Does your Monday through Friday world consist of a desk, a phone, a computer, and a well-used chair? When you get out of your office chair at the end of a long day, do you feel as sore and tired as if you’ve just played a few rounds of volleyball or moved furniture? It’s no secret that desk jobs can wreak havoc on your body. With a whopping 80% of us who work at jobs that are either sedentary or else require only light activity (compared to a mere 20% in 1960), the neck strains, slouching, and shoulder pain are an unfortunate reality for many of us. So how can you prevent desk job aches and pains without switching jobs?
For starters take a look at the position of your computer screen. Ideally, you should not have to bend your neck to look at your screen. If using a laptop, connecting to a different, eye-level monitor is a great idea or placing it in a raised platform. Over time, the extra, added stress to your neck from being tilted to gaze at a traditional laptop screen can lead to permanent damage and degeneration to your neck. Ditto for phone screens. Try to lessen the amount of time your head is bent down while you’re texting, or otherwise looking at your phone. For every degree that your neck is bent forward, a surprising amount of weight is added onto your neck. Here is an article from The Atlantic for more (frightening!) information.
Avoid the phone neck-cradle. Difficult as it is to break this habit, it’s a worthwhile endeavor. Our necks were not made to be contorted into a severe enough angle to be able to hold a phone, in the exact right position for us to talk. Ignoring this suggestion can lead to pinched nerves, knotted muscles, or, shockingly, as reported in the BBC News in 1999, a “mini-stroke.” One man, after holding his phone cradled in his neck for over an hour, suffered temporary blindness, ear-ringing, and difficulty speaking. With today’s wide selection of Bluetooth headsets and the great quality they provide, there is really no excuse for this problem.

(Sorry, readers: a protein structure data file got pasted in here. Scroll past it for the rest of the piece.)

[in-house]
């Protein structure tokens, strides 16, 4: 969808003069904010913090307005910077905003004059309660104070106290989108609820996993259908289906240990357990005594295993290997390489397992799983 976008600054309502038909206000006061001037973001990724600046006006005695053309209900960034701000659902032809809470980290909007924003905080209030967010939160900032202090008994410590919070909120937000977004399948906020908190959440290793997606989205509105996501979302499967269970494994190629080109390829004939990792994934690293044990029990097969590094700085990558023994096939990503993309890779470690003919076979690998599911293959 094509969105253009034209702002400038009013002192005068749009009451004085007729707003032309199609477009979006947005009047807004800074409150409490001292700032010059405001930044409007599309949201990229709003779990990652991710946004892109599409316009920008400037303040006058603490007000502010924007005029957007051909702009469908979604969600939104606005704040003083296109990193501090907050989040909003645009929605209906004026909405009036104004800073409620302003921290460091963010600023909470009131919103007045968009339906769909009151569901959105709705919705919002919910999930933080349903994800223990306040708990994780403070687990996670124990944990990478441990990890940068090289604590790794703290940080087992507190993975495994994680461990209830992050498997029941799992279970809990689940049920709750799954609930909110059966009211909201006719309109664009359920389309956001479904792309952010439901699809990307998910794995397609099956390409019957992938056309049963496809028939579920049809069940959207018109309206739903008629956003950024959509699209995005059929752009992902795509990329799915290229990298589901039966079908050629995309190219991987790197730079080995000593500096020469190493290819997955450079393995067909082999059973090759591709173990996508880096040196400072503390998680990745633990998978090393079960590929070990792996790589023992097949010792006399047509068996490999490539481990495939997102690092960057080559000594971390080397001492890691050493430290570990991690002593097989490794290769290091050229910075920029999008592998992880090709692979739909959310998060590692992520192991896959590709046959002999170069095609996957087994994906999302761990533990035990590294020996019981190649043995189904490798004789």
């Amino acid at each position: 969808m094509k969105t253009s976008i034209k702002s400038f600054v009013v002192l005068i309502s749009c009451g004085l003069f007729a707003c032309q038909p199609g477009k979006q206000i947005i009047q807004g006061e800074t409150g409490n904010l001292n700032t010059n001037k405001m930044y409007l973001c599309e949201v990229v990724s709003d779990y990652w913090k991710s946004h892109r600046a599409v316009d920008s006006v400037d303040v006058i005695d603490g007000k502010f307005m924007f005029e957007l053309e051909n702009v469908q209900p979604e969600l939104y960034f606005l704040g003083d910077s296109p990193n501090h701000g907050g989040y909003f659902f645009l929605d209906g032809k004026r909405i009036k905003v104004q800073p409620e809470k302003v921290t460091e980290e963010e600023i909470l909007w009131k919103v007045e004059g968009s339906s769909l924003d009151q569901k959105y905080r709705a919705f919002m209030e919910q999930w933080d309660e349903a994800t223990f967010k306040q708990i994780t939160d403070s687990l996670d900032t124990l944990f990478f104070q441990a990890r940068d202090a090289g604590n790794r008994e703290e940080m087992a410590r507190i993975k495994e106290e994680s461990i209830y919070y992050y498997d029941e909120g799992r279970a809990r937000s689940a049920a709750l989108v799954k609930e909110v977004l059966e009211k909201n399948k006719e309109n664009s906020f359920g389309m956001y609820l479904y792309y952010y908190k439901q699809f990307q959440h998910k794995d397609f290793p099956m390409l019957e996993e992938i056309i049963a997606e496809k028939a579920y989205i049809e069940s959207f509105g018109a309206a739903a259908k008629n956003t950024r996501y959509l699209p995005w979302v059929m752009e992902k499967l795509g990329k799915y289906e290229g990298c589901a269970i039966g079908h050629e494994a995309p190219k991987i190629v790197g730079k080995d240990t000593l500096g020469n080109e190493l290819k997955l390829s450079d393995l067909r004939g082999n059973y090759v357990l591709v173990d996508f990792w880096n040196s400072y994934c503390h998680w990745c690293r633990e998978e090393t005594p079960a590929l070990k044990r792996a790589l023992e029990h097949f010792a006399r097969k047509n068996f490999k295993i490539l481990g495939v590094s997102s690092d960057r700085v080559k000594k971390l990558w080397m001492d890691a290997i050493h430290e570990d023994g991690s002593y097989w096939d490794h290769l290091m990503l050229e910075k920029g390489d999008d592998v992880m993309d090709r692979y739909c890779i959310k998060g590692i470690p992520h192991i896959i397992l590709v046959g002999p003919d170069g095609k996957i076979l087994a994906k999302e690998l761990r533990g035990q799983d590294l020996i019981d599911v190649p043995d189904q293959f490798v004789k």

Even after trying to set your chair at the right height, getting wrist-cushions for your keyboard, and utilizing a phone headset, you can still suffer day-to-day strains and stresses on your body. Keeping up with regular visits to your massage therapist can help heal the aches and pains you experience. Whether he or she is breaking up and lengthening the knotted muscles in your neck and shoulders, working the strains out of your hands and wrists, or working on the knots at the base of your back, massages are crucial to office work wellness.
Once your tendons and muscles are healed from their office-related aches, regular massage can keep your muscles loosened, lengthened, and soothed, and can prevent future injuries. Bonus: massage can also help promote proper posture, and avoid permanent “desk slouch.”
While many people experience the doldrums regarding their job, taking proper care of your body can make every day more enjoyable and more comfortable. And, come the weekend, your body will be primed for whatever these sunny days have in store.